Luo / Fuenzalida / Robles / Padden / Chaconas / Romero
Luo / Fuenzalida / Robles / Padden / Chaconas / Romero
at the bottom of the well where the moon lives,
can you pull me
— Denise Levertov, Here and Now (1957)
Marking the end of The Lune's thirty-title chapbook series, Autumn 2017 is a commencement ceremony led by six radically different contemporary voices: Sherry Luo, Nicholas Fuenzalida, Jaime Robles, Eleni Padden, Genelle Chaconas, and Curtis Romero. The resulting sextet of lyric and prose poetry forms a lunar ecology wherein the word surges, sits, chants and chats, alive in the magnetism of this mad maker's millennium.
Luo's Imperative of the Night scintillates, nuclear and osmotic; Fuenzalida's The Slightest Bearing billows with the quiet jazz of memory; Robles's Memory Palace sings through the prism of home; Padden's All the Parts of the Animal dons oil-slick war paint for the party at the end of the world; Chaconas's Yet Wave will decorate and destroy you; and Romero's Harvest spins the vinyl of our ecstasy and error. As the night-force of winter waxes, we present to you a constellation of stars in contemporary letters.
Learn more about each author and collection below.
is an undergraduate at the University of Georgia pursuing a B.S. in Genetics and a B.A. in English. The recipient of the 2016 Georgia Poet Laureate Prize, she is the author of Imperative of the Night (The Lune, 2017). Her work appears or is forthcoming in Atlanta Magazine, Figroot Press, The Madras Mag, Mandala Journal, and The Shanghai Literary Review.
lives in New York. His work has appeared in Glass: A Journal of Poetry, Cleaver, Breakwater Review, Bodega, and Poet's Country, among others. He is a producer for Commonplace: Conversations with Poets and Other People, and a member of the Ugly Duckling Presse editorial collective.
Born and raised in the San Francisco Bay Area, Jaime Robles is a writer and visual artist. She has produced many of her texts as artist books, including Loup d’Oulipo (Woodland Editions, 2002) and Letters from Overseas (Woodland Editions, 2010), and her books are in collections at the Bancroft Library, University of California, Berkeley; the Beinecke Library, Yale University; and the Oulipo Archive in Paris, among others. She holds a doctorate in Creative Writing from the University of Exeter, UK. Her latest books of poetry, Anime Animus Anima (2010) and Hoard (2013), were published by Shearsman Books in the UK.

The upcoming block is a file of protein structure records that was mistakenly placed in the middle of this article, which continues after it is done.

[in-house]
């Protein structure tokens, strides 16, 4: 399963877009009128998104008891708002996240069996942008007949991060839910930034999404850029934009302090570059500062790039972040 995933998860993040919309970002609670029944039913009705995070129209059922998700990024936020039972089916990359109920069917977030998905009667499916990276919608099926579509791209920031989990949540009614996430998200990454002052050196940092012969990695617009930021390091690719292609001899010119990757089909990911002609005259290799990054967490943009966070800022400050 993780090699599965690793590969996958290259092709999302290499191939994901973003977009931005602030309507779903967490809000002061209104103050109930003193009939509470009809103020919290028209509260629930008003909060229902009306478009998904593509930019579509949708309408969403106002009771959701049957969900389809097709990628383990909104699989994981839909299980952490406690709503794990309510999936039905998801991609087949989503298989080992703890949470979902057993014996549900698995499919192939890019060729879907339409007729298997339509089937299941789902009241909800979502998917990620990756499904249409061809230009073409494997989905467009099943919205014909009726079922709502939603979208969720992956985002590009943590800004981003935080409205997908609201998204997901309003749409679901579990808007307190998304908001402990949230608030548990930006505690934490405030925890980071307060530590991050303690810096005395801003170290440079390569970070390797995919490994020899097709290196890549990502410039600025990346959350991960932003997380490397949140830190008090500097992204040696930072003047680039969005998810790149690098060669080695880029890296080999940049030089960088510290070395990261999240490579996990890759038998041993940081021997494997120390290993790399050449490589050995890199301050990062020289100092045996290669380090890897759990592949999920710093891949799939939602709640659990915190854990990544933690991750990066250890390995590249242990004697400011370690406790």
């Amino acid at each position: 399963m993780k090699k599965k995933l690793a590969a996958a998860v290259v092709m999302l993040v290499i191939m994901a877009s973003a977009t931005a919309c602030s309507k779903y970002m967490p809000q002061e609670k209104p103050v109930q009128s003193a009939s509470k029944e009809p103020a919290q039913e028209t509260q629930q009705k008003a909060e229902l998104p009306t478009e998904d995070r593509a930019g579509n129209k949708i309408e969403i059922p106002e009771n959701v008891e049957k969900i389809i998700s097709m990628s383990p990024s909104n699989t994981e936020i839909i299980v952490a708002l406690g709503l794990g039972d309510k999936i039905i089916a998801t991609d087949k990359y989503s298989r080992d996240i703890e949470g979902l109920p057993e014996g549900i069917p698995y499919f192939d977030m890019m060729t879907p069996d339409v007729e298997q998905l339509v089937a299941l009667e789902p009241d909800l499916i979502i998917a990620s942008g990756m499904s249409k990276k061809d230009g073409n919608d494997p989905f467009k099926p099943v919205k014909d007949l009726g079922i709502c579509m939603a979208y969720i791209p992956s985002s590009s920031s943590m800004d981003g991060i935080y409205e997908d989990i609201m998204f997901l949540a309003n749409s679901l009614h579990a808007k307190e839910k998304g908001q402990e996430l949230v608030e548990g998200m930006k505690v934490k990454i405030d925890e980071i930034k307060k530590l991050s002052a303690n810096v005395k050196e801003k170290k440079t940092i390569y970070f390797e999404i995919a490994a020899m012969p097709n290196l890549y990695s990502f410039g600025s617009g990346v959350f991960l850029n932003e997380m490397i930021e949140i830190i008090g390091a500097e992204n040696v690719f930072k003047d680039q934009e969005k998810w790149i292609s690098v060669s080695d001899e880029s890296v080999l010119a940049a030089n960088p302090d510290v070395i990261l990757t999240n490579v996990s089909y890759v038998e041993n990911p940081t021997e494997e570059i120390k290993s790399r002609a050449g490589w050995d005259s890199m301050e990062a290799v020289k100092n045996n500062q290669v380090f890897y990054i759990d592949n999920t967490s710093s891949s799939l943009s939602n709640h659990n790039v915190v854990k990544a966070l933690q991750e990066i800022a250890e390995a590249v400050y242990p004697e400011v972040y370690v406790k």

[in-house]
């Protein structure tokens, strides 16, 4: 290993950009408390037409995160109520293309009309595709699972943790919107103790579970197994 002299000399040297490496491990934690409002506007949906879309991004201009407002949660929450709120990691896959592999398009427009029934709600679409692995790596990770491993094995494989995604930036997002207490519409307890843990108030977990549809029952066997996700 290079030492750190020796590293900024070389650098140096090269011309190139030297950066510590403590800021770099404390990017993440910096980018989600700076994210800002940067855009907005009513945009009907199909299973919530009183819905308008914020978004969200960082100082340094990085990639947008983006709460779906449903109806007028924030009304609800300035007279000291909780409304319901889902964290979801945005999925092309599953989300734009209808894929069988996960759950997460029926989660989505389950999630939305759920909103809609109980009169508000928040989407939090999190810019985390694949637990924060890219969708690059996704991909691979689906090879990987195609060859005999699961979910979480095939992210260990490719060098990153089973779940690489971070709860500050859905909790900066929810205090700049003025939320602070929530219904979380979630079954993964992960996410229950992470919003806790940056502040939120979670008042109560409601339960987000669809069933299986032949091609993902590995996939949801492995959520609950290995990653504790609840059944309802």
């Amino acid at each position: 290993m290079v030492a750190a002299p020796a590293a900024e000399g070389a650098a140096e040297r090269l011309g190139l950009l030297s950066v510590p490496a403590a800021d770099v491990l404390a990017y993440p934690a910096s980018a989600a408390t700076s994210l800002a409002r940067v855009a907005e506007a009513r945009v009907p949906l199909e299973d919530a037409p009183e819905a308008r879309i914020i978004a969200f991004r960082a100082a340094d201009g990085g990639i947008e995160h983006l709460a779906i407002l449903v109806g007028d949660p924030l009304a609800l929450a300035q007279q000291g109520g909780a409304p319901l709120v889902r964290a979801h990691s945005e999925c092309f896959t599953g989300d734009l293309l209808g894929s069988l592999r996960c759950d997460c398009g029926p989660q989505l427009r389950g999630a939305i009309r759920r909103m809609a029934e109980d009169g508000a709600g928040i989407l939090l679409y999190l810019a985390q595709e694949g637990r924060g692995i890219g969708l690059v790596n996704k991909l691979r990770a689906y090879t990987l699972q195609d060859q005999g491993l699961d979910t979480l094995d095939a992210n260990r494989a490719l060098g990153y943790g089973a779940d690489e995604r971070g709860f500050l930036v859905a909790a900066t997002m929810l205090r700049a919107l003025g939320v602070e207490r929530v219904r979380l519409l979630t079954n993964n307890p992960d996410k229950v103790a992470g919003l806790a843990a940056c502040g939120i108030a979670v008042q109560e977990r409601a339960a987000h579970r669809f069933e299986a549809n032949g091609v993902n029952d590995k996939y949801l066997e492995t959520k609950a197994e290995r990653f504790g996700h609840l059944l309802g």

cooks, studies, writes, and lives in the mountains of Morgantown, West Virginia. She grew up in the muggy green magic of Tampa, Florida, and has spent time over the past six years evolving in Baltimore and Denver. She graduated from Johns Hopkins, where she learned stuff about poems and brains, and is currently pursuing her PhD in neuroscience at West Virginia University with a research focus on the neurobiology of post-traumatic stress. She is really, really trying to learn how to play the electric guitar and would like to at some point work on a shrimping boat. She kind of wants to be President one day. She dislikes salad. @elenipadden on the ‘gram.
is non-binary gendered, feminist, queer, a Chaote, an abuse survivor, has mood disorders, and is proud. They studied creative writing at CSUS and Naropa University and got into the all-American obligatory 50K worth of debt. They approach each page, canvas, or other mode of creation with the same terror, then dive in. They're hard at work on their first book. They enjoy industrial/ drone/ noise music, hybrid/ postmodern/ experimental writing, cut-ups, fold-ins, William S. Burroughs, trashy sci-fi and gangster flicks, journeys out of the body mind and soul, cheap takeout, underwater basket weaving, and long walks off short piers.
Originally from Santa Fe, New Mexico, Curtis Romero is a poet, fiction writer, vocalist, and performer living in Denver. Among other things, he has worked as a delivery driver, a truck and trailer salesman, an insurance clerk, and an Oriental rug dealer. He earned his MFA from the Jack Kerouac School at Naropa University.
on Imperative of the Night